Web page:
RE: North Korea satellite: search elements

From: David Tiller (
Date: Thu Apr 12 2012 - 19:35:14 UTC

  • Next message: Ted Molczan: "RE: North Korea satellite: search elements"

    I disagree that 470 MHz is an ISM band in the US - according to paper page 497 of the 2010 Title 47 CFR Part 2.106, 470 MHz straddles the boundary between several non-ISM allocations.
    The first column of that chart is for international allocations and the second in for US allocations. I agree there are several low-power devices in there, but not traditional ISM stuff.
    With regard to other uses of freqs around 470 MHz, there is a whole slew of footnotes relating to the 470+-MHz band starting on paper page 551 with footnote 5.289 that states:
    5.289 Earth exploration-satellite service 
    applications, other than the meteorological- 
    satellite service, may also be used in the 
    bands 460–470 MHz and 1690–1710 MHz for 
    space-to-Earth transmissions subject to not 
    causing harmful interference to stations operating in accordance with the Table.
    Subsequent footnotes show that many countries in that area use the 470+ MHz band for Space-to-Earth comms.
    It's interesting to note the the DPRK is mentioned 14 times in a US Federal Code document (search for 'of Korea'). 
    Link to PDF:
    David Tiller
    Lead Consultant/Architect | CapTech
    (804) 304-0638 |
    From: [] on behalf of Robert Knight []
    Sent: Thursday, April 12, 2012 2:36 PM
    Subject: Re: North Korea satellite: search elements
    In the United States, 470 MHz is part of the unlicensed “ISM” (Industrial,
    Scientific and Medical) band -- often used for such protocols as WiFi,
    Bluetooth, Z-Wave, *etc.*  It’s also referred to as a “TV white space,” or
    unused television broadcasting frequency.
    However, in the DPRK (“North Korea”), the 470 MHz frequency has been
    adopted by the Korea Communications Commission as a digital TV frequency,
    corresponding to DPRK’s digital channel 14, part of a new nationwide
    television service.
    Hence, Pyongyang’s announced plan to *“broadcast revolutionary songs at 470
    MHz,”* [thereby theoretically accessible to North Korean television
    consumers] is – on the face of it – *eminently plausible*, IMHO.
    *-Robert Knight
    Senior National Correspondent
    **"Five  O'Clock  Shadow"
    *WBAI . 99.5FM .
    On Thu, Apr 12, 2012 at 1:22 PM, <> wrote:
    > Good Morning:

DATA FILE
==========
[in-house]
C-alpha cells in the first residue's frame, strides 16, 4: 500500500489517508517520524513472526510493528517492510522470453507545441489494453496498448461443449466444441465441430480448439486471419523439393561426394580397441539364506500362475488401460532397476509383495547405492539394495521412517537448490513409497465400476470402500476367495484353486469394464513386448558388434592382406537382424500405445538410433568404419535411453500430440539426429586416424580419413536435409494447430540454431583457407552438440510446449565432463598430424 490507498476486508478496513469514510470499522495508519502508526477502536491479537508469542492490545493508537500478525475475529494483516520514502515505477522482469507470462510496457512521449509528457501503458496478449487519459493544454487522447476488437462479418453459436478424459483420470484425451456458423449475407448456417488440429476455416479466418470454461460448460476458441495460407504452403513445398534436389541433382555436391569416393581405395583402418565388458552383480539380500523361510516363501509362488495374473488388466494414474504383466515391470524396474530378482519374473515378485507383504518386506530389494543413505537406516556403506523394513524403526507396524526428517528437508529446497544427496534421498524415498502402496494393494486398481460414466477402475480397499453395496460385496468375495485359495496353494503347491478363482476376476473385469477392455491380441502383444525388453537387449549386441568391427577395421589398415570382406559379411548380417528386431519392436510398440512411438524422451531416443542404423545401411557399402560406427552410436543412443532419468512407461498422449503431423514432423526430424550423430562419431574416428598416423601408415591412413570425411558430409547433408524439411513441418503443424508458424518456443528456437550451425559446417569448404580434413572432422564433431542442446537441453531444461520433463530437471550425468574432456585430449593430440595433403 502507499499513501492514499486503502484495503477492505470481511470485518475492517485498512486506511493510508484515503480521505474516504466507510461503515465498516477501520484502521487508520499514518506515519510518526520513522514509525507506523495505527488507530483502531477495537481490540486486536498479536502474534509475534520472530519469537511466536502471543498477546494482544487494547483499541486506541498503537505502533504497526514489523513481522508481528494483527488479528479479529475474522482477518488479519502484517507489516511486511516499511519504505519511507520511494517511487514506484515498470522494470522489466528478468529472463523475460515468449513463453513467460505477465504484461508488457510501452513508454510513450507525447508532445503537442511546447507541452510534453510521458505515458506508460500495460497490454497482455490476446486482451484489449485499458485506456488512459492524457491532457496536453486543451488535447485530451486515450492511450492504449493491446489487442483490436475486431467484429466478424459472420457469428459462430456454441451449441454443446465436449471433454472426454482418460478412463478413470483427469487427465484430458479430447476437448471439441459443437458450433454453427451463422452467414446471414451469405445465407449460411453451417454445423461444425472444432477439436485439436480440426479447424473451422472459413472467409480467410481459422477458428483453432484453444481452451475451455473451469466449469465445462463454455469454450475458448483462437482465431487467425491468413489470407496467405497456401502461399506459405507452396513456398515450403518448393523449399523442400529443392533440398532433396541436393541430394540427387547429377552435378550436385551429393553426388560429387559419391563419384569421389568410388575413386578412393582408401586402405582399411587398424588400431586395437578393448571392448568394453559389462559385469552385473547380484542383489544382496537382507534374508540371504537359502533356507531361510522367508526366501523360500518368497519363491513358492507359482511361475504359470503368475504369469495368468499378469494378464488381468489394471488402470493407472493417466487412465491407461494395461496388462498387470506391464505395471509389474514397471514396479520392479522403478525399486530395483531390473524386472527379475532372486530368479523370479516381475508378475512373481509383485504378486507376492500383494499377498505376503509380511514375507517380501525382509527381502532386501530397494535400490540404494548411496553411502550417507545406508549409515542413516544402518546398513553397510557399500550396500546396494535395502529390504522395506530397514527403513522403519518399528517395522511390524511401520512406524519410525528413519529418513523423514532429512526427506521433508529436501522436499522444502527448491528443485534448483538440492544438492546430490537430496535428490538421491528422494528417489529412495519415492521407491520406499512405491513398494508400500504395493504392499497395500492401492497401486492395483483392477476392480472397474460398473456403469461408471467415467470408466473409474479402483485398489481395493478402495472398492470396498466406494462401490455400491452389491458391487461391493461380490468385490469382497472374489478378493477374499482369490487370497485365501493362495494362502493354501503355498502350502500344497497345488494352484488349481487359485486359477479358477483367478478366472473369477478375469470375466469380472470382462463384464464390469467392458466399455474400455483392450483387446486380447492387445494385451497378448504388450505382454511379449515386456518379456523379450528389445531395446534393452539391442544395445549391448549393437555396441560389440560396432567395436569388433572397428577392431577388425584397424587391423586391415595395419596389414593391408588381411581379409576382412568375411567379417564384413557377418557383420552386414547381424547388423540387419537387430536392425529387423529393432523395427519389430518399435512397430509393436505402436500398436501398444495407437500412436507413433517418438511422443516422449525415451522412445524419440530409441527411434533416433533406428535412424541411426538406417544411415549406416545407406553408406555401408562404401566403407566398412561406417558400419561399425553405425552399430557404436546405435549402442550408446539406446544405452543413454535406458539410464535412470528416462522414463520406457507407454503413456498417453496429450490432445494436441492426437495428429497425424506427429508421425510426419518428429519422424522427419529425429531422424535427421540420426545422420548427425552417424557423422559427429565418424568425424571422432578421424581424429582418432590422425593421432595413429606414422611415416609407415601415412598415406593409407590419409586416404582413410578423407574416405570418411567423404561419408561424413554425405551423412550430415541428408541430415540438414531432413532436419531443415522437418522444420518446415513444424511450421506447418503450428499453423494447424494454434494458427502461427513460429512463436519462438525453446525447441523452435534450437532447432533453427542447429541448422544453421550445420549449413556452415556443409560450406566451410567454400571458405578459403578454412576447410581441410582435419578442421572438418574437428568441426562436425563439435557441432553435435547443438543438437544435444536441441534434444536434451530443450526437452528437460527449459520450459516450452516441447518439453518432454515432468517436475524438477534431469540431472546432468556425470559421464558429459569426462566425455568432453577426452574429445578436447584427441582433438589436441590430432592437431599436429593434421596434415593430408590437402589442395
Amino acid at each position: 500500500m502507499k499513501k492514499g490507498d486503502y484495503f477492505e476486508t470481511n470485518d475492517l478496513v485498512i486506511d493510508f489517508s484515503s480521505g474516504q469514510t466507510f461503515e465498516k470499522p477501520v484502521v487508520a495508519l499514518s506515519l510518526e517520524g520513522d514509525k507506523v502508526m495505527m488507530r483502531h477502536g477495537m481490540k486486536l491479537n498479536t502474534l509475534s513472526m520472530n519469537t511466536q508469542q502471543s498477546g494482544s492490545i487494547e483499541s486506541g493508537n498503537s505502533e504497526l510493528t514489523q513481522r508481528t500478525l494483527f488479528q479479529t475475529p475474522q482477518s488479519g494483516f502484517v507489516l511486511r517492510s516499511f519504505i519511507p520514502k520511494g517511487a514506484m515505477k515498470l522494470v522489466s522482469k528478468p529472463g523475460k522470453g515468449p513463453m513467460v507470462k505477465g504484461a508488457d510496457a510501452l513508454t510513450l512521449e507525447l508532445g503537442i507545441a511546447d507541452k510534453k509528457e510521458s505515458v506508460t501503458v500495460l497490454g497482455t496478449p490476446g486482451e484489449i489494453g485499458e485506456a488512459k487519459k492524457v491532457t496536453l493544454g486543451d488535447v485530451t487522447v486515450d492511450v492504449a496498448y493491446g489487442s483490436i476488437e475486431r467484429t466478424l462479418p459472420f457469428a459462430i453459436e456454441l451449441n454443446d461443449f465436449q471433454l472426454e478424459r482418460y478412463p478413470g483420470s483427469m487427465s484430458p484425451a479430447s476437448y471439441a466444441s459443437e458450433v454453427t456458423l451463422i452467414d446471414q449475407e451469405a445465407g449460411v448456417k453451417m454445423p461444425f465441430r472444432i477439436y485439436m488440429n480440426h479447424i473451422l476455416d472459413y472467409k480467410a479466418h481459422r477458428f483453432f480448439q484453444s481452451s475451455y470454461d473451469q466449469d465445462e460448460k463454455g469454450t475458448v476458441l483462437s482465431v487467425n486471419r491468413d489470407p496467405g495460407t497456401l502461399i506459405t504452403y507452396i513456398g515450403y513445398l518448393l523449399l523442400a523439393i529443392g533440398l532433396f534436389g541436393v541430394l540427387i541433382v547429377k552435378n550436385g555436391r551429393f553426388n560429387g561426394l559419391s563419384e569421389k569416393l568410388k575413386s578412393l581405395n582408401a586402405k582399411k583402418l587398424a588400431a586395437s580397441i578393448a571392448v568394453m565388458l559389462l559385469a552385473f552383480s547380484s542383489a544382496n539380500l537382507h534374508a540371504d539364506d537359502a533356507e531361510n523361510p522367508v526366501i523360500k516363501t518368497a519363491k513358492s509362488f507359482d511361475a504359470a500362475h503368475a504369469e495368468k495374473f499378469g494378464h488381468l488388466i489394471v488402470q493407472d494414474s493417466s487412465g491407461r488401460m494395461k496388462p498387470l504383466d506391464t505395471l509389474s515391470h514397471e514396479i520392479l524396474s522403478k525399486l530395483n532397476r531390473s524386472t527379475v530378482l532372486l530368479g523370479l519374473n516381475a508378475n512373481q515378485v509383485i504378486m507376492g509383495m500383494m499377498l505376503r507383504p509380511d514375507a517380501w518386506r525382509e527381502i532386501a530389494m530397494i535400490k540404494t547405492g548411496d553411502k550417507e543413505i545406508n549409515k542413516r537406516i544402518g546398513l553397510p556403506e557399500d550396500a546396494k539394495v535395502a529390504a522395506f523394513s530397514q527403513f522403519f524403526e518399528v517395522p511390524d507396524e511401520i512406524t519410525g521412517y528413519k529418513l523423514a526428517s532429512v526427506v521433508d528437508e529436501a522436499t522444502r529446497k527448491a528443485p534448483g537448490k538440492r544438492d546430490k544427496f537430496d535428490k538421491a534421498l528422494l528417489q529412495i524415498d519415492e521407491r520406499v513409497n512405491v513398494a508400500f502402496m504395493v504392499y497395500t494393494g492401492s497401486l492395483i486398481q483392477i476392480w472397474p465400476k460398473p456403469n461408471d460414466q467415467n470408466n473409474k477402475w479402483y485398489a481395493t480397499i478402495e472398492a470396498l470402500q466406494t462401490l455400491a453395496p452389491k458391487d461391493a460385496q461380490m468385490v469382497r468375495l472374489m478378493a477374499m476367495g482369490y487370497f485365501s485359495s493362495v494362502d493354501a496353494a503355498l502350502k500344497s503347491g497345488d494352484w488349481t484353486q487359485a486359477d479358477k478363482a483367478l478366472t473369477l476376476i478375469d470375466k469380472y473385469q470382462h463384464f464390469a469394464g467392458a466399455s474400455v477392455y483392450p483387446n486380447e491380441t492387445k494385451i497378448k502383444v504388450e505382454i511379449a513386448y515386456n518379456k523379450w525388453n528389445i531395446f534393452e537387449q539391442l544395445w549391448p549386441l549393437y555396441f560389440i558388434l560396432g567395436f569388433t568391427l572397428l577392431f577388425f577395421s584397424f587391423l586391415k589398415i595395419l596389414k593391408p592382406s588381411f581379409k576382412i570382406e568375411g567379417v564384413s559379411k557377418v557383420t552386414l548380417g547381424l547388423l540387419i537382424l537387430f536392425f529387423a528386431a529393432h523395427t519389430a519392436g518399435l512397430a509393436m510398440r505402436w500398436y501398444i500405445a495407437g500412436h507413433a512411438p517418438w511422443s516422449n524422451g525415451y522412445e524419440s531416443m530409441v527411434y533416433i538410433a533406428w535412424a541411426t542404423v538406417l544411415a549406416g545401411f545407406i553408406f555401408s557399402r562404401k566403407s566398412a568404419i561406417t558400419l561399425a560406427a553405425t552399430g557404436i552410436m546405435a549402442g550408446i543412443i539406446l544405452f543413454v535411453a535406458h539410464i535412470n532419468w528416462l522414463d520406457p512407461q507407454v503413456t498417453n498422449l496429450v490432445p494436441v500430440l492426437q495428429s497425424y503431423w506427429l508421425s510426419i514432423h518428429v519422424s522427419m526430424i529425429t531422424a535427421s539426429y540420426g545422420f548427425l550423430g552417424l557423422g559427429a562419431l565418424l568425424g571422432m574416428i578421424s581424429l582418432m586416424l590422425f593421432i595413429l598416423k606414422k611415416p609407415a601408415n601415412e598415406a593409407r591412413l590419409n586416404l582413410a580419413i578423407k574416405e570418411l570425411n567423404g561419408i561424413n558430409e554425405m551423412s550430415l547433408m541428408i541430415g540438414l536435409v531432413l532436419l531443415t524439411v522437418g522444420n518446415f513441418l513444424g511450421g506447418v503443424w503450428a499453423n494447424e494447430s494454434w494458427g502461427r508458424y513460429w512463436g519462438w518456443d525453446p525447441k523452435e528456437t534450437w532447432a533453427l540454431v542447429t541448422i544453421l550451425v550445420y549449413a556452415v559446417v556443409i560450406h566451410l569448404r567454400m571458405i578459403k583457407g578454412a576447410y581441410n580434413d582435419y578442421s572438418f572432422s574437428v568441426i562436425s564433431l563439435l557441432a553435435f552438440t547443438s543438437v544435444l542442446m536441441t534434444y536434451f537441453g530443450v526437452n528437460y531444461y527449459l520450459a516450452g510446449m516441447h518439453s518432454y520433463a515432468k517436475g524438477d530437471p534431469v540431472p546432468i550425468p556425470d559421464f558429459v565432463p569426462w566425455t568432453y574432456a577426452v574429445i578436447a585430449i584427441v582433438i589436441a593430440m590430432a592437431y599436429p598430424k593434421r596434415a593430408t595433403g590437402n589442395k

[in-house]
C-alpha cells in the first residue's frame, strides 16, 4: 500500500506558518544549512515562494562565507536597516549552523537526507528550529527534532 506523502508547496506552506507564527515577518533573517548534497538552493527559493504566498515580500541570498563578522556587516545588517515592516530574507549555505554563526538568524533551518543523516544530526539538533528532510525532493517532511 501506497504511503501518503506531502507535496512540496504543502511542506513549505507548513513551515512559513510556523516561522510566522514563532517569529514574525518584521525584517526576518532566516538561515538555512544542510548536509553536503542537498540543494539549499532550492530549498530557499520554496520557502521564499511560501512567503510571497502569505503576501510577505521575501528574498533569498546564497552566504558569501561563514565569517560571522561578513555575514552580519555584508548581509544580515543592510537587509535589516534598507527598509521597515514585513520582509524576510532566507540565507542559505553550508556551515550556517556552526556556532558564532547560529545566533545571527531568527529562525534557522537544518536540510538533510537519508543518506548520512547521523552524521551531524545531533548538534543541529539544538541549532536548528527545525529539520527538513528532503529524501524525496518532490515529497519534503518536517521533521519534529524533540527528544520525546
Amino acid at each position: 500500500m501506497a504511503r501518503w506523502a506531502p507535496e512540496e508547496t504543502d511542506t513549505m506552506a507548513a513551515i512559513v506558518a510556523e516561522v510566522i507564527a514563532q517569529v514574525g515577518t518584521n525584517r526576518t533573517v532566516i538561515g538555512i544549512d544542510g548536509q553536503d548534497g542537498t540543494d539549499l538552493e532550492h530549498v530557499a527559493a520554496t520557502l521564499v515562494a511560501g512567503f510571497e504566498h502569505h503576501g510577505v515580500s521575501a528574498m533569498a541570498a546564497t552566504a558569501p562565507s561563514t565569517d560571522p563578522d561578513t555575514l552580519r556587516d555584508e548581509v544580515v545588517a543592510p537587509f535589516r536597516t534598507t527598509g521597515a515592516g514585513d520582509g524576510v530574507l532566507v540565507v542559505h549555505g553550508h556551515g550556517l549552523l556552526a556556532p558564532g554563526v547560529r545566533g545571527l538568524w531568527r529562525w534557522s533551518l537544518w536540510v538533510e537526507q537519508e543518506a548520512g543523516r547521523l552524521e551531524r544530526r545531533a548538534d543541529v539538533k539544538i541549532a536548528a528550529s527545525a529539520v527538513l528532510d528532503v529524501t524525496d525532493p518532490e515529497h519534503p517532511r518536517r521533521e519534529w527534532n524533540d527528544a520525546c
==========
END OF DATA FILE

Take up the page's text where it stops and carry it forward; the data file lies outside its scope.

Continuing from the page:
> I wonder if the 470 MHz region of the radio spectrum is heavily used in
    > South Korea, China, or Japan. If 470 MHz is heavily used in the region, it
    > would cast some doubt on North Korea's claim that they are launching a
    > satellite.
    > After all, you would want to select a quiet portion of the spectrum for
    > the satellite downlink to make the signal easier to hear.
    > If this is an ICBM test, it is logical to assume that the North Koreans
    > would want to collect engineering data (radar tracking information,
    > telemetry, and so on) during the entire flight in order to assess the
    > vehicle's performance.
    > Have there been any reports of North Korean range support ships or
    > trawlers being seen downrange? A logical location for such a ship would be
    > near the third stage impact area or a potential payload splash point.
    > Regards,
    > Brian Webb
    > -----Original Message-----
    > >From: Martyn Williams <>
    > >Sent: Apr 12, 2012 9:00 AM
    > >To: Ted Molczan <>
    > >Cc:
    > >Subject: Re: North Korea satellite: search elements
    > >
    > >Ted,
    > >
    > >Subsequent to the original announcement, the North Koreans said the
    > >satellite will also broadcast revolutionary songs "at 470MHz."
    > >
    > >This is the same intention that was made last time. A more precise
    > >frequency wasn't mentioned.
    > >
    > >Martyn
    > >
    > >> The payload reportedly carries UHF and X-band transmitters. If anyone
    > has reliable information on its precise radio
    > >> transmission frequencies, or advice on the most likely frequency
    > ranges, please feel free to share via the list.
    > >
    > >
    > >--
    > >Martyn Williams
    > >2012 Knight Journalism Fellow
    > >Stanford University
    > >_______________________________________________
    > >Seesat-l mailing list
    > >
    > _______________________________________________
    > Seesat-l mailing list
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